It has become a disease that is referred to as an epidemic

amongst the Aboriginal populations. One out of every seven Aboriginal people has diabetes. In the Cree communities of Northern Quebec the number is even higher. Out of a population of roughly 14,000 people, 1,076 people have been diagnosed with the disease. 15% of those over the age of 20 have diabetes, one out of every two women between the ages of 60-69 has diabetes. Amongst the Cree, almost two-thirds of the cases are women, while in the rest of Canada, 60 per cent of the cases are men. The age of those being diagnosed is getting younger, where as it used to be a disease that affected those over 50, now one in three cases are below the age of 50.

These are the cases that are known. The World Health Organization (WHO) says that for every known case of diabetes, there is one unknown case. WHO also predicts that within the next 25 years, diabetes will become one of the world’s main disables and killers. Those are pretty scary facts. Which is why something like National Diabetes Awareness Month cannot go by unnoticed. It is a disease that affects all of us either directly or indirectly and therefore something we all need to be aware of.

There was no known case of diabetes amongst Aboriginals in Canada before the 1940s. In the Cree communities, the first known case was even later, coming in the 1970s. The rise in the number of cases is directly associated with changing lifestyles, after the whole reservation idea came into reality. People went from one extreme lifestyle to another in 30 short years. Back in the day, everything involved a lot of physical labour, from morning until night. From having to chop wood to stay warm, fetching the water for cleaning and drinking, hunting and gathering for meals to survive. Now we only have to turn up the thermostat, turn on the tap and open the fridge. Our dependency on all these so-called luxuries has put Aboriginals at risk for this potentially deadly disease.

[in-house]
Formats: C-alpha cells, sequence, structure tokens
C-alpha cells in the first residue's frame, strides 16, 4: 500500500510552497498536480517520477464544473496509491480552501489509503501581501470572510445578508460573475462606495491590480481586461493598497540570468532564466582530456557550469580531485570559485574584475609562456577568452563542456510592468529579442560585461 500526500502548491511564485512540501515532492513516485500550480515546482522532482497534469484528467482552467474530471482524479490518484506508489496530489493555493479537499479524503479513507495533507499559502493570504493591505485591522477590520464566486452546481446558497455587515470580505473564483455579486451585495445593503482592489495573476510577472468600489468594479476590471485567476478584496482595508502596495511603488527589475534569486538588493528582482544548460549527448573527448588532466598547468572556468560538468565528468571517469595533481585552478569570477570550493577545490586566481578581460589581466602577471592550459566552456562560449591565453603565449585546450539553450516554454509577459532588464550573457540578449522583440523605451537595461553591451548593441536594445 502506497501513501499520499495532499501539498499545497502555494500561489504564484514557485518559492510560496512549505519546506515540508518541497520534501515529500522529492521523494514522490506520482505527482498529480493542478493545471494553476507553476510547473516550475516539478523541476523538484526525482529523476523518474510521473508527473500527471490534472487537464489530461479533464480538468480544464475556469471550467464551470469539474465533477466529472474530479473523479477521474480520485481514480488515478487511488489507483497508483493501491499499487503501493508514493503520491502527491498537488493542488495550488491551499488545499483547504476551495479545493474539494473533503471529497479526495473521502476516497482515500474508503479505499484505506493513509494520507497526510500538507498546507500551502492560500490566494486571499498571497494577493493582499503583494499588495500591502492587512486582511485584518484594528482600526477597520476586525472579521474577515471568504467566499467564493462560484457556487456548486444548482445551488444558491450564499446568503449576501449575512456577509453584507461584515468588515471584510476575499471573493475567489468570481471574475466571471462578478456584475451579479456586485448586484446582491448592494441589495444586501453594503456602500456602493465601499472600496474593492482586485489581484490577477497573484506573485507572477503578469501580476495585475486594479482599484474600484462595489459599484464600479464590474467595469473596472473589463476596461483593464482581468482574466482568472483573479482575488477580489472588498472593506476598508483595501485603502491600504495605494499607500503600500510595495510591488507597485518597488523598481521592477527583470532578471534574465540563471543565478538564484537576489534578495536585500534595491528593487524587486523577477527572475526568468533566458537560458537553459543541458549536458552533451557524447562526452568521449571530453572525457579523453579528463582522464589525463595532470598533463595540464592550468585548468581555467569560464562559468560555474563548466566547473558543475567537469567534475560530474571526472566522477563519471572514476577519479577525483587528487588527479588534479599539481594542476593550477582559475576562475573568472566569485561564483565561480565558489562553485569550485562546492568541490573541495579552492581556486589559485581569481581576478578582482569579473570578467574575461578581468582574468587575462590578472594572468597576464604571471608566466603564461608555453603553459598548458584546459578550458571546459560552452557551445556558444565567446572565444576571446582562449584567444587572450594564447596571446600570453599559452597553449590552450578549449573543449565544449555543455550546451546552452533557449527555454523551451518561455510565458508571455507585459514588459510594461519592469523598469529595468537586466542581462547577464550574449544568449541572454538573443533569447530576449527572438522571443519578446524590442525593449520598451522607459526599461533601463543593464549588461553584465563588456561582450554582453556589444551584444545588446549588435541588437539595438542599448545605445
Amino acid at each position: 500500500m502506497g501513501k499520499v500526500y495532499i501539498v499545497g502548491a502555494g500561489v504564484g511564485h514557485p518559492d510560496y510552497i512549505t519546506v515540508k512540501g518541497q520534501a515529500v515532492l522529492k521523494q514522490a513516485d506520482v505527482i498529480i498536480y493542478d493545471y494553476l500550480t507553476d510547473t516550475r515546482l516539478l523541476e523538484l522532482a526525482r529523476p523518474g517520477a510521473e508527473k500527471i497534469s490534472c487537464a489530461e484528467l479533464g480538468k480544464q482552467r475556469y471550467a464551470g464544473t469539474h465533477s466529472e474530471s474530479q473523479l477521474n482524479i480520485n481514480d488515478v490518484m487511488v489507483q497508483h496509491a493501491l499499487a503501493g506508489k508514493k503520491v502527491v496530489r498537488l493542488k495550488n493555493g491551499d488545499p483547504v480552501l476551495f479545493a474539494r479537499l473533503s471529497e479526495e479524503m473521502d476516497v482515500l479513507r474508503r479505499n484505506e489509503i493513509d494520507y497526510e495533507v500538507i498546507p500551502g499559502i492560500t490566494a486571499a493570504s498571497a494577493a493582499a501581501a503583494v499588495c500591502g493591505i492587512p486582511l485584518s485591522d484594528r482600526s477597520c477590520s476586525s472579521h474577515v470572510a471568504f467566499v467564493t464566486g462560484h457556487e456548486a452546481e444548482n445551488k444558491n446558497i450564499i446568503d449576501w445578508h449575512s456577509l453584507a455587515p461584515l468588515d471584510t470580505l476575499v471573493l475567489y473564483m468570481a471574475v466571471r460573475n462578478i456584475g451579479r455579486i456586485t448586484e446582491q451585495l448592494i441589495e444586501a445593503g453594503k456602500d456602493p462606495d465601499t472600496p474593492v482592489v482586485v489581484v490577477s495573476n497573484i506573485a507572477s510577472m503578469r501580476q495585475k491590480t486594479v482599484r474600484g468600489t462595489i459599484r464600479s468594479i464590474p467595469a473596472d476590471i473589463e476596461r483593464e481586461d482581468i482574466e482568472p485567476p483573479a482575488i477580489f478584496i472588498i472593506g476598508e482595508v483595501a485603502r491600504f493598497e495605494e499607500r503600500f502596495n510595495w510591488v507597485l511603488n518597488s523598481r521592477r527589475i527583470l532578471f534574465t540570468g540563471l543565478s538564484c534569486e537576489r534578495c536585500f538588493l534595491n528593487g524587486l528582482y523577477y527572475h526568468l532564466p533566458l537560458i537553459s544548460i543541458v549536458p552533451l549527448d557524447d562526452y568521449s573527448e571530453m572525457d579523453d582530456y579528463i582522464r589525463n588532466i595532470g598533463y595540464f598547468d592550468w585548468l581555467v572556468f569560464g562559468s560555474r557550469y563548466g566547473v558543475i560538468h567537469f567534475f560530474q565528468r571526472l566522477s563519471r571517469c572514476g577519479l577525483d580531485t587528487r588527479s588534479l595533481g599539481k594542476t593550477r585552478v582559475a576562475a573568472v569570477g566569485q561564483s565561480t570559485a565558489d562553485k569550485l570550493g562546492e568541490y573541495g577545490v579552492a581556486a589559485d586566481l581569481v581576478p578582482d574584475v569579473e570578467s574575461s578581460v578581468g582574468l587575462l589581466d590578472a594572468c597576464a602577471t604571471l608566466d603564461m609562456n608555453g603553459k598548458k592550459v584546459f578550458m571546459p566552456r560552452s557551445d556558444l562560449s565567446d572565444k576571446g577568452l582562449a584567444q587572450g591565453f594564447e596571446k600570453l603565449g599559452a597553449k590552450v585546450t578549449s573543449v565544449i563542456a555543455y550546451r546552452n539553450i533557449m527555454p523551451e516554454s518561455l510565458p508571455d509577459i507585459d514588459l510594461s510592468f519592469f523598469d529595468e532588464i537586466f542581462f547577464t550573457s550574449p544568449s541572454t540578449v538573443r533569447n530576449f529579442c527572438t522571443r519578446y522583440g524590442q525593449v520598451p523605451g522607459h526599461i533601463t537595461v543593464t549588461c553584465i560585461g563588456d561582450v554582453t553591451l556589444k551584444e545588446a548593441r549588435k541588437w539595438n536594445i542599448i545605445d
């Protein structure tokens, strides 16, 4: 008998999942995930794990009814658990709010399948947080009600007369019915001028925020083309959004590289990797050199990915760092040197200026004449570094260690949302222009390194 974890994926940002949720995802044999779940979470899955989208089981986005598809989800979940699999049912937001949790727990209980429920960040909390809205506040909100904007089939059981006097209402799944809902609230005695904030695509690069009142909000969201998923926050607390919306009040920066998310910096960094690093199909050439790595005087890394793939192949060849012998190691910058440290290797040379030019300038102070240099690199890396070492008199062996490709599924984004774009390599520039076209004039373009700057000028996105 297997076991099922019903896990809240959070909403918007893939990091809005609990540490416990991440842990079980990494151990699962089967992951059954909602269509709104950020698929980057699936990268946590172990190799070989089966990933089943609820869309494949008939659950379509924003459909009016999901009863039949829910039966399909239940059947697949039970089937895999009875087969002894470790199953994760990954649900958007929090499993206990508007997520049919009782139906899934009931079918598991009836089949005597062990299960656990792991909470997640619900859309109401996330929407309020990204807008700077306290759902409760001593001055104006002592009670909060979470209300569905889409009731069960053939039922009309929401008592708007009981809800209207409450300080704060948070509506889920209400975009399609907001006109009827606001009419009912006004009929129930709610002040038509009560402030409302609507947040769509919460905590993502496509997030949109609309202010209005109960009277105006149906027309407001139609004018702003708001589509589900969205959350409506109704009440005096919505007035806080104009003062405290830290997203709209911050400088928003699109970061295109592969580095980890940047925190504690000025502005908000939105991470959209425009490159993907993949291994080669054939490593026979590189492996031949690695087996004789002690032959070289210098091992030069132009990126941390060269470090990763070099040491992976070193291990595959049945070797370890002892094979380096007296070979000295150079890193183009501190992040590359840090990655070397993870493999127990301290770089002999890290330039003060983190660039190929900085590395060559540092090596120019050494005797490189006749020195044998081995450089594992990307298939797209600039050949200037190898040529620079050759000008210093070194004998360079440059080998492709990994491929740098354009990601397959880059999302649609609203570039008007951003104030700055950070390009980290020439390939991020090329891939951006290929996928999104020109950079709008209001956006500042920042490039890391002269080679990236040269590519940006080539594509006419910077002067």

The best thing about this disease is that it can be controlled. A slow change in lifestyle again and one can stay healthy and live a long life. The key is education: awareness and the eradication of the negative stereotypes and stigmas that are associated with the disease. Diabetes is a disease in which the body cannot properly use and store sugar (or glucose) needed by the body for energy. Sugar needs insulin to enter the cells in the body so that it can be turned into energy. If the pancreas gland is not working properly, then insulin cannot be made. If there is no insulin, then the sugar stays in the body, building up in the blood or flowing through the kidneys into the toilet. Hence, the sugar is not being transformed into energy and one feels sick. The tricky thing about diabetes though is that sometimes it can’t be felt in any detectable way and many people are not even aware that they have the disease for years.

You can’t catch diabetes like you do a cold or the flu, you can’t get it through body fluids as you do sexually transmitted diseases. Sometimes genetics has it programmed within you from the day you were conceived and sometimes an unhealthy lifestyle will bring the disease on. There are four major underlying factors that pertain to Natives and the Cree that put us at a higher risk of being diagnosed with diabetes: 1 – inactivity, 2 – obesity, 3 – being of aboriginal descent, and 4 – a direct family member having diabetes.